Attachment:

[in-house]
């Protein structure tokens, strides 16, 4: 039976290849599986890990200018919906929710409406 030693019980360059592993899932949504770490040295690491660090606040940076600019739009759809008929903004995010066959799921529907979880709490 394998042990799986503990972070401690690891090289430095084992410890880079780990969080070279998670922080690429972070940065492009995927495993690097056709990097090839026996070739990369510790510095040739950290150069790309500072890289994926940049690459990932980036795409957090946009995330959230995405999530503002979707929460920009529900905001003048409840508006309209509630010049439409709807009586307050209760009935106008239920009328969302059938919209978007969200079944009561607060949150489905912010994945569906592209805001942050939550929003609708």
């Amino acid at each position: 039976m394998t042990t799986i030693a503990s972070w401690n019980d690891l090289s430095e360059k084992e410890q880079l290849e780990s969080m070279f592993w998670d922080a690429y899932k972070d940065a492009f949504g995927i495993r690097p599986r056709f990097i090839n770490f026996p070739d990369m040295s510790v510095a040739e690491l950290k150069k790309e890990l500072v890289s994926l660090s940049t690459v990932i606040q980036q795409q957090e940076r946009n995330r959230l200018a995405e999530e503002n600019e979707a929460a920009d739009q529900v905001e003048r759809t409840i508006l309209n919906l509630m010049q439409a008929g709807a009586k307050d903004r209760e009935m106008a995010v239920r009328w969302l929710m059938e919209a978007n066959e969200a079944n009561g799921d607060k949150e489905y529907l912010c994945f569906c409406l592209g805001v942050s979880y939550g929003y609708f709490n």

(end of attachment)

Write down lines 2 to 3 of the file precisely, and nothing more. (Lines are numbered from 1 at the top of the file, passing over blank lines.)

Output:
């Protein structure tokens, strides 16, 4: 039976290849599986890990200018919906929710409406 030693019980360059592993899932949504770490040295690491660090606040940076600019739009759809008929903004995010066959799921529907979880709490 394998042990799986503990972070401690690891090289430095084992410890880079780990969080070279998670922080690429972070940065492009995927495993690097056709990097090839026996070739990369510790510095040739950290150069790309500072890289994926940049690459990932980036795409957090946009995330959230995405999530503002979707929460920009529900905001003048409840508006309209509630010049439409709807009586307050209760009935106008239920009328969302059938919209978007969200079944009561607060949150489905912010994945569906592209805001942050939550929003609708």
């Amino acid at each position: 039976m394998t042990t799986i030693a503990s972070w401690n019980d690891l090289s430095e360059k084992e410890q880079l290849e780990s969080m070279f592993w998670d922080a690429y899932k972070d940065a492009f949504g995927i495993r690097p599986r056709f990097i090839n770490f026996p070739d990369m040295s510790v510095a040739e690491l950290k150069k790309e890990l500072v890289s994926l660090s940049t690459v990932i606040q980036q795409q957090e940076r946009n995330r959230l200018a995405e999530e503002n600019e979707a929460a920009d739009q529900v905001e003048r759809t409840i508006l309209n919906l509630m010049q439409a008929g709807a009586k307050d903004r209760e009935m106008a995010v239920r009328w969302l929710m059938e919209a978007n066959e969200a079944n009561g799921d607060k949150e489905y529907l912010c994945f569906c409406l592209g805001v942050s979880y939550g929003y609708f709490n």